Pregnancy & Postpartum Support Minnesota
Home of the Minnesota Perinatal Mental Health Resource List



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Perinatal Facts

Most new mothers – experts estimate about 80% undefined experience mood swings and weepiness during the first 2-3 weeks after giving birth. Sometimes called “the baby blues”, this is a normal adjustment period and resolves without any medical assistance.

More than just the “Baby Blues

If you are are more than two weeks postpartum, and you are experiencing any of the symptoms below, you may be suffering from a perinatal mood or anxiety disorder. Please speak with your healthcare provider.
  • Are you feeling sad, depressed, or overwhelmed?
  • Do you feel more irritable or angry with those around you?
  • Are you having difficulty bonding with your baby?
  • Do you feel anxious or panicky?
  • Are you having problems with eating or sleeping?
  • Are you having upsetting thoughts that you can’t get out of your mind?
  • Do you feel as if you are “out of control” or “going crazy”?
  • Do you feel like you never should have become a mother?
  • Do you feel guilty, or think you are a “bad mom”?
  • Are you having thoughts about harming yourself or your baby, or are you worried you might act on those thoughts?
Any of these symptoms, and many more, could indicate that you have a form of perinatal mood or anxiety disorder, such as postpartum depression. While many women experience some mild mood changes during or after the birth of a child, 15 to 20% of women experience more significant symptoms of depression or anxiety.

Symptoms left untreated can cause a mother to suffer many months or years after the birth of her child.  Because of this fact, it is significant that you seek help.  Please know that with informed care you can prevent a worsening of these symptoms and can fully recover. There is no reason to continue to suffer.
Women of every culture, age, income level and race can develop perinatal mood and anxiety disorders. Symptoms can appear any time during pregnancy and the first 12 months after childbirth. There are effective and well-researched treatment options to help you recover. Although the term “postpartum depression” is most often used, there are actually several forms of illness that women may experience, including:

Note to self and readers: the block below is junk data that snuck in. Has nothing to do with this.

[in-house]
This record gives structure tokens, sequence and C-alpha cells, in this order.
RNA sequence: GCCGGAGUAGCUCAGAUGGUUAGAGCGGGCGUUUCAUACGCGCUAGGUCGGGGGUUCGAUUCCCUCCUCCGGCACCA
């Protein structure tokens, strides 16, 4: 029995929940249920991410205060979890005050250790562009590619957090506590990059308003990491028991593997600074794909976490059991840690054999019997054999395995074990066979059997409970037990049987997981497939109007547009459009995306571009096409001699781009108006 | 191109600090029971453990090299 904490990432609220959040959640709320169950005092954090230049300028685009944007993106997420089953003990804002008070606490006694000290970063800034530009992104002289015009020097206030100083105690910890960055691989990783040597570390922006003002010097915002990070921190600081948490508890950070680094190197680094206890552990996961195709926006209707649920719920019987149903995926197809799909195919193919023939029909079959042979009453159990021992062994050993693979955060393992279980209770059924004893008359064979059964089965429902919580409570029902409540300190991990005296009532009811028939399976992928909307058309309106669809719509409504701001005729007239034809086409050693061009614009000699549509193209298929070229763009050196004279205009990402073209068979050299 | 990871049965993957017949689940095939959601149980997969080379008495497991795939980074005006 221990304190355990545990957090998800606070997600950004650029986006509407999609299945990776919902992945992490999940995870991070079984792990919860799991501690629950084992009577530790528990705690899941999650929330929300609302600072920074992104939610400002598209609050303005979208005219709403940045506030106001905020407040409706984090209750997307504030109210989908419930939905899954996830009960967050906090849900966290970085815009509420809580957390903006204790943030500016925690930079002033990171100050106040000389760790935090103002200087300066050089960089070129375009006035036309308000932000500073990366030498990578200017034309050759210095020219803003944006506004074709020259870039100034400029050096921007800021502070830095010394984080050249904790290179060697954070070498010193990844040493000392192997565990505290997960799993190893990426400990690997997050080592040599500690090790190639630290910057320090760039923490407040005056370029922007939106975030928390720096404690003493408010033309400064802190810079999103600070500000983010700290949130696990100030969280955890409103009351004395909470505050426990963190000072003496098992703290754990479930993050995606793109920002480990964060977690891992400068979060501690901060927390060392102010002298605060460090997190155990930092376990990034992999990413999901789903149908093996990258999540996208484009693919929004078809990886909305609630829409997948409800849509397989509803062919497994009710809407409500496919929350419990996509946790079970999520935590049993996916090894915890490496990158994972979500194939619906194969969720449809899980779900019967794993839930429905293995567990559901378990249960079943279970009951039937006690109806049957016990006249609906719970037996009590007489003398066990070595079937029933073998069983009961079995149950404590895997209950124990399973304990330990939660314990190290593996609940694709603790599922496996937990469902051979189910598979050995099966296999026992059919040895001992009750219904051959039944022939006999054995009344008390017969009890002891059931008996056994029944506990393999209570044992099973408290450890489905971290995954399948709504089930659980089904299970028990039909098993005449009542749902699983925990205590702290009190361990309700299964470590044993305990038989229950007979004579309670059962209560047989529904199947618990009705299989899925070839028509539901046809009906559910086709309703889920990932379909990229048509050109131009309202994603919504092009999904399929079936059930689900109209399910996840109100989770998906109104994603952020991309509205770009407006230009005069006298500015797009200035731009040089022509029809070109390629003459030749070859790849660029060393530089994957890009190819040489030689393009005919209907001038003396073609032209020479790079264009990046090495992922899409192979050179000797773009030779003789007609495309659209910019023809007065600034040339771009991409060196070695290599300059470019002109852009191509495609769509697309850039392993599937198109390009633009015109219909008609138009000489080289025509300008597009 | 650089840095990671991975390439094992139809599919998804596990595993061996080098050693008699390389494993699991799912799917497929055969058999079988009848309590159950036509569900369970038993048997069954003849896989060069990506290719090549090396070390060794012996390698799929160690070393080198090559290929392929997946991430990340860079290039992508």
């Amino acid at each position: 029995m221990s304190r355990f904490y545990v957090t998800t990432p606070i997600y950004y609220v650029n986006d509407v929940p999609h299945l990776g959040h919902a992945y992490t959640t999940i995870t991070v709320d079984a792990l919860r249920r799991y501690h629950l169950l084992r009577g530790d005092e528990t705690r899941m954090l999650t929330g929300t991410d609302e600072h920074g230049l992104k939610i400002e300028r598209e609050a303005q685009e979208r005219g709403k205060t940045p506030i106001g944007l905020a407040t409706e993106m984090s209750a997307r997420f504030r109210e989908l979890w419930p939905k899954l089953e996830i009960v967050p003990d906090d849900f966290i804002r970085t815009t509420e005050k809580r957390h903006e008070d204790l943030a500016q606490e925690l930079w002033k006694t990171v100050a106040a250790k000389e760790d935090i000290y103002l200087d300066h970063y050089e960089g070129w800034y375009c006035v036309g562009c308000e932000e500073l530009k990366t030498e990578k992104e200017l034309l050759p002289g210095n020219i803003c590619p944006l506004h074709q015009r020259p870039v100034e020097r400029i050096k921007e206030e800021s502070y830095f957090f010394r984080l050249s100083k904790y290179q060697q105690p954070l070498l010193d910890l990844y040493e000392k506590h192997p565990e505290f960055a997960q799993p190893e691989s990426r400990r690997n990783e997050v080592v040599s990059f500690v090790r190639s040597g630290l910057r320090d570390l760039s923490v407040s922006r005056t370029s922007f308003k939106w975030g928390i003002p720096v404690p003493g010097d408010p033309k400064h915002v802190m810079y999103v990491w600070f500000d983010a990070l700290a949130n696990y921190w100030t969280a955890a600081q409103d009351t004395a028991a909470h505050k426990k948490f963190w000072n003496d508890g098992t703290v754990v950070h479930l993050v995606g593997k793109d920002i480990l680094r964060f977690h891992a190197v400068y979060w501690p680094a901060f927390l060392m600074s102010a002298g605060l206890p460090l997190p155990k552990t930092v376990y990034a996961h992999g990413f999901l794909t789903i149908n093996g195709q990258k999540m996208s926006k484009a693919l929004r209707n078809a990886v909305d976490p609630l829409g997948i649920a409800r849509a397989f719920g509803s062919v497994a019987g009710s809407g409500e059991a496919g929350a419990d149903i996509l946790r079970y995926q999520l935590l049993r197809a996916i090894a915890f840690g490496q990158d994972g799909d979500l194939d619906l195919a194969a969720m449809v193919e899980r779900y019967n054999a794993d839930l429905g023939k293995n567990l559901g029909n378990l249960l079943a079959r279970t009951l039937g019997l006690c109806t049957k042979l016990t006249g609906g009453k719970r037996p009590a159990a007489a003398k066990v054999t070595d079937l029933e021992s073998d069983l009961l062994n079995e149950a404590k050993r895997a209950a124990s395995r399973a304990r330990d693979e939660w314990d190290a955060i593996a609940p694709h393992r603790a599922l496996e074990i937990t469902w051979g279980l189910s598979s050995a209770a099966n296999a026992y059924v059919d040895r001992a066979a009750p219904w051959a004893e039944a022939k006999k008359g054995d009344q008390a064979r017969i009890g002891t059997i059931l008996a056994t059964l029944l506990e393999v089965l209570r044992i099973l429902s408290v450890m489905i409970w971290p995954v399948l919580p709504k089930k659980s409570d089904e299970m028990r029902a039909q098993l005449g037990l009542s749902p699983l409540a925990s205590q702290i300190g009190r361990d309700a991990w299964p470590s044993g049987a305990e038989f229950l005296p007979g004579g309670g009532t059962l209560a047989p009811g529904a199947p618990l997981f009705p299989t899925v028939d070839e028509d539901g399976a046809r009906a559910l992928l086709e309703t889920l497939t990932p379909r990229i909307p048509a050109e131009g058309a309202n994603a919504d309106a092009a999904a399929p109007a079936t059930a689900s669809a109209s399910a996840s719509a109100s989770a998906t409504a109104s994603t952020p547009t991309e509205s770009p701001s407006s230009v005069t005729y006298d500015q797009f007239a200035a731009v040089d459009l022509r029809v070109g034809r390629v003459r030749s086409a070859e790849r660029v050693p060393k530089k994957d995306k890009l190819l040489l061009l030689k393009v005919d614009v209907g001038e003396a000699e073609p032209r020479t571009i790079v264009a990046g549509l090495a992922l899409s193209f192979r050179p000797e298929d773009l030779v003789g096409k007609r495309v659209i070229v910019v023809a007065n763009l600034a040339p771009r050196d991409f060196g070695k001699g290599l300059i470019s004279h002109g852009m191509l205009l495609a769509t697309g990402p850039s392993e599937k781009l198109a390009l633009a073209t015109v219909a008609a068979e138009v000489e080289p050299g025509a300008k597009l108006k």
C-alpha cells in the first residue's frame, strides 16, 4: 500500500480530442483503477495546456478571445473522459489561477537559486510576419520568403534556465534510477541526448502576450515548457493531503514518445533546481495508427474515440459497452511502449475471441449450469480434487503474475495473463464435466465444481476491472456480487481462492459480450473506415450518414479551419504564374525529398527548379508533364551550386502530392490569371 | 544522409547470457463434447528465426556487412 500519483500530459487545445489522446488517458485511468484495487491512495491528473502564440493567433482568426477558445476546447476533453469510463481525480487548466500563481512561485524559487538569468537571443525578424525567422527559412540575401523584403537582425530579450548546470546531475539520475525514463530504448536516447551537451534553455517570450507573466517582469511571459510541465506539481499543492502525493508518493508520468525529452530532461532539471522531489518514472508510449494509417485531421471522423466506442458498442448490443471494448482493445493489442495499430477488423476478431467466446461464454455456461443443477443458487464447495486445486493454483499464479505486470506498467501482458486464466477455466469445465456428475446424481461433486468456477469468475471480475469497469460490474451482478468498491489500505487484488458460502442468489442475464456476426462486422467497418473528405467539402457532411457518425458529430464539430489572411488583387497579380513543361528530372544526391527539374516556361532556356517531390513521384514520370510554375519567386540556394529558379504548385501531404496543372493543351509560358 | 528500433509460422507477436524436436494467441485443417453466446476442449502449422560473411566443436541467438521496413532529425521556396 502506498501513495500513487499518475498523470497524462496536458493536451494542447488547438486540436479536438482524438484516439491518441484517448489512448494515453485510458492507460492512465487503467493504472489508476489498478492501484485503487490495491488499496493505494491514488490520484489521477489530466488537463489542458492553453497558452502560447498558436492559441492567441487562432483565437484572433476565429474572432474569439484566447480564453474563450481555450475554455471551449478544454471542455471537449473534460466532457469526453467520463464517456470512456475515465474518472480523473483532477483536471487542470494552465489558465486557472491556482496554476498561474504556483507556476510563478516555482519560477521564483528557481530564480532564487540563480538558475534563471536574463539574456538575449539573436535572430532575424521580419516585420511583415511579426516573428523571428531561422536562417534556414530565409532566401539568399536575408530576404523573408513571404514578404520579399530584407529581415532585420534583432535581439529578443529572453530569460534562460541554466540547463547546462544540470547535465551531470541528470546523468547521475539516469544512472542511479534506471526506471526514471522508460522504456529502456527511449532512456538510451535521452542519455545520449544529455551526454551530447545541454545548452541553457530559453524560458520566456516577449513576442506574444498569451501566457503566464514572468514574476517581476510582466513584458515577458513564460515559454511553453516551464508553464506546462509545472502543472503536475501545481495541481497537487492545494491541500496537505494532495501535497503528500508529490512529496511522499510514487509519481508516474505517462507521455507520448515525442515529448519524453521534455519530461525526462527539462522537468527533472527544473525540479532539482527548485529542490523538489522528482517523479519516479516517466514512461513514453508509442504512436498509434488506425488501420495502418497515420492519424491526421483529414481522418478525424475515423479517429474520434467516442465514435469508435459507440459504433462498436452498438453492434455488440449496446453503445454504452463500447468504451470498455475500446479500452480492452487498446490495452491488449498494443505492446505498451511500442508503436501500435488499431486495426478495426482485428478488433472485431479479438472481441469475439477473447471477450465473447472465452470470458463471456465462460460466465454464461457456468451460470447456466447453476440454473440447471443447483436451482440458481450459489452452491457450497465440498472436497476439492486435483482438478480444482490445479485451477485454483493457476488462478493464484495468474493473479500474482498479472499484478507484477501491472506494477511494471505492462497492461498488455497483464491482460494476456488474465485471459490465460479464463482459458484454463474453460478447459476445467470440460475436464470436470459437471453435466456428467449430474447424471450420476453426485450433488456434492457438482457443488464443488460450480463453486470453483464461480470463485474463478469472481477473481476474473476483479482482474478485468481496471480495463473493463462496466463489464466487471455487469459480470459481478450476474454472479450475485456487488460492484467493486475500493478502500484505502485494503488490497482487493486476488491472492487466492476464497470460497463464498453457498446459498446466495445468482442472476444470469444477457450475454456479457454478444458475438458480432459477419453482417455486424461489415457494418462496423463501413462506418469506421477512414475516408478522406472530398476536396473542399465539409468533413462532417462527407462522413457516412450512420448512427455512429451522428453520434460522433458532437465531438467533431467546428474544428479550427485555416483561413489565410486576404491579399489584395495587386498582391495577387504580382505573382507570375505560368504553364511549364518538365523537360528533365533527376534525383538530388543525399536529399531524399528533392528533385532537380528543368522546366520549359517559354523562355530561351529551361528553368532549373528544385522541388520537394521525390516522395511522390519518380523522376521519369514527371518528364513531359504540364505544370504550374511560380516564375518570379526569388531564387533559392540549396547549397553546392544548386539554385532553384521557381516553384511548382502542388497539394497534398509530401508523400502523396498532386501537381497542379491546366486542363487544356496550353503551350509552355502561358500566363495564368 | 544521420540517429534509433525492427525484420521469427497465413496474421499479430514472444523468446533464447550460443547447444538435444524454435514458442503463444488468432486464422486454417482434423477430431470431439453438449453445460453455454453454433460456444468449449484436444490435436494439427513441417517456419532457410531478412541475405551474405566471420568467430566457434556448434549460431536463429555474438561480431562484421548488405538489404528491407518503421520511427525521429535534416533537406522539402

Pregnancy (also called antepartum) or Postpartum Depression

A woman with PPD might experience feelings of anger, sadness, irritability, guilt, lack of interest in the baby, changes in eating and sleeping habits, trouble concentrating, thoughts of hopelessness and sometimes even thoughts of harming the baby or herself. Learn more about PPD, including risk factors, symptoms and treatment options.

Pregnancy (also called antepartum) or Postpartum Anxiety

A woman with PPA may experience extreme worries and fears, often over the health and safety of the baby. Some women have panic attacks and might feel shortness of breath, chest pain, dizziness, a feeling of losing control, and numbness and tingling. Learn more about PPA, including risk factors, symptoms and treatment options.

Pregnancy or Postpartum Obsessive-Compulsive Disorder

Women with PPOCD can have repetitive, upsetting and unwanted thoughts or mental images (obsessions), and sometimes they need to do certain things over and over (compulsions) to reduce the anxiety caused by those thoughts. These moms find these thoughts very scary and unusual and are very unlikely to ever act on them. Learn more about PPOCD, including risk factors, symptoms and treatment options.

Postpartum Post-Traumatic Stress Disorder

PPTSD is often caused by a traumatic or frightening childbirth, and symptoms may include flashbacks of the trauma with feelings of anxiety and the need to avoid things related to that event. Learn more about PPTSD, including risk factors, symptoms and treatment options.

Postpartum Psychosis

PPP sufferers sometimes see and hear voices or images that others can’t, called hallucinations. They may believe things that aren’t true and distrust those around them. They may also have periods of confusion and memory loss, and seem manic. This severe condition is dangerous so it is important to seek help immediately. Learn more about PPP, including risk factors, symptoms and treatment options.

This page taken from Postpartum Support International (PSI)

Mental Health Emergency?

  Go to the nearest Emergency Room
  Call 911
  Call your healthcare provider

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